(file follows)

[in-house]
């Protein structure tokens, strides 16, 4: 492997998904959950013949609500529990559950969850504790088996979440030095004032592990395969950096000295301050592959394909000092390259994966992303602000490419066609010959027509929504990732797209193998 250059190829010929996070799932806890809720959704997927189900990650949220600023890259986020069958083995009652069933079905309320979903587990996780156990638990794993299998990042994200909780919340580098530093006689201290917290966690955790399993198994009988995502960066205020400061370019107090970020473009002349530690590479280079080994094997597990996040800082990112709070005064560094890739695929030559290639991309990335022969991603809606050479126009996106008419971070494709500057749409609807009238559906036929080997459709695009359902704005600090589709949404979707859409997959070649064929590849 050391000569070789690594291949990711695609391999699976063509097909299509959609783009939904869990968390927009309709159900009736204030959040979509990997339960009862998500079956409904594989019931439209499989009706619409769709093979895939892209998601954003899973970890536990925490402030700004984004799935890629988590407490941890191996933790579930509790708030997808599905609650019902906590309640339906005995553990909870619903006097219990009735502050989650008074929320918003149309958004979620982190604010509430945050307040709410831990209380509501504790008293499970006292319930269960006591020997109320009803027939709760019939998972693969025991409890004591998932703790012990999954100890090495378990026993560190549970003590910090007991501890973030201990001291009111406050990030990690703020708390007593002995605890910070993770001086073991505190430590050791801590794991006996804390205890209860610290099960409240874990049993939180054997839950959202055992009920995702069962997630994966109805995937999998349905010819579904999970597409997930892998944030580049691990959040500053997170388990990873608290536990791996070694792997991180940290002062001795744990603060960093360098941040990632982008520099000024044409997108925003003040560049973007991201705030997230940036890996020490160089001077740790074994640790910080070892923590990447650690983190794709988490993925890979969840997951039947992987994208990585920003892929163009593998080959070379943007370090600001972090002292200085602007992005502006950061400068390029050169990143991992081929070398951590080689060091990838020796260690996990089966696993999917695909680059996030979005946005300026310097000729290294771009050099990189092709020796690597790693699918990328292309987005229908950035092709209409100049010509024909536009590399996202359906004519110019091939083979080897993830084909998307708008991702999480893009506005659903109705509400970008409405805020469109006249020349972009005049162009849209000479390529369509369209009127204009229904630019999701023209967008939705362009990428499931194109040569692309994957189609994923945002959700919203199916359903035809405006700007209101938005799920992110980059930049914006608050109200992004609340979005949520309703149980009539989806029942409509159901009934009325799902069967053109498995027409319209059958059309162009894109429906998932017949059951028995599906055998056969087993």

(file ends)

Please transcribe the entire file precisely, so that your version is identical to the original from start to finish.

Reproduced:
[in-house]
């Protein structure tokens, strides 16, 4: 492997998904959950013949609500529990559950969850504790088996979440030095004032592990395969950096000295301050592959394909000092390259994966992303602000490419066609010959027509929504990732797209193998 250059190829010929996070799932806890809720959704997927189900990650949220600023890259986020069958083995009652069933079905309320979903587990996780156990638990794993299998990042994200909780919340580098530093006689201290917290966690955790399993198994009988995502960066205020400061370019107090970020473009002349530690590479280079080994094997597990996040800082990112709070005064560094890739695929030559290639991309990335022969991603809606050479126009996106008419971070494709500057749409609807009238559906036929080997459709695009359902704005600090589709949404979707859409997959070649064929590849 050391000569070789690594291949990711695609391999699976063509097909299509959609783009939904869990968390927009309709159900009736204030959040979509990997339960009862998500079956409904594989019931439209499989009706619409769709093979895939892209998601954003899973970890536990925490402030700004984004799935890629988590407490941890191996933790579930509790708030997808599905609650019902906590309640339906005995553990909870619903006097219990009735502050989650008074929320918003149309958004979620982190604010509430945050307040709410831990209380509501504790008293499970006292319930269960006591020997109320009803027939709760019939998972693969025991409890004591998932703790012990999954100890090495378990026993560190549970003590910090007991501890973030201990001291009111406050990030990690703020708390007593002995605890910070993770001086073991505190430590050791801590794991006996804390205890209860610290099960409240874990049993939180054997839950959202055992009920995702069962997630994966109805995937999998349905010819579904999970597409997930892998944030580049691990959040500053997170388990990873608290536990791996070694792997991180940290002062001795744990603060960093360098941040990632982008520099000024044409997108925003003040560049973007991201705030997230940036890996020490160089001077740790074994640790910080070892923590990447650690983190794709988490993925890979969840997951039947992987994208990585920003892929163009593998080959070379943007370090600001972090002292200085602007992005502006950061400068390029050169990143991992081929070398951590080689060091990838020796260690996990089966696993999917695909680059996030979005946005300026310097000729290294771009050099990189092709020796690597790693699918990328292309987005229908950035092709209409100049010509024909536009590399996202359906004519110019091939083979080897993830084909998307708008991702999480893009506005659903109705509400970008409405805020469109006249020349972009005049162009849209000479390529369509369209009127204009229904630019999701023209967008939705362009990428499931194109040569692309994957189609994923945002959700919203199916359903035809405006700007209101938005799920992110980059930049914006608050109200992004609340979005949520309703149980009539989806029942409509159901009934009325799902069967053109498995027409319209059958059309162009894109429906998932017949059951028995599906055998056969087993």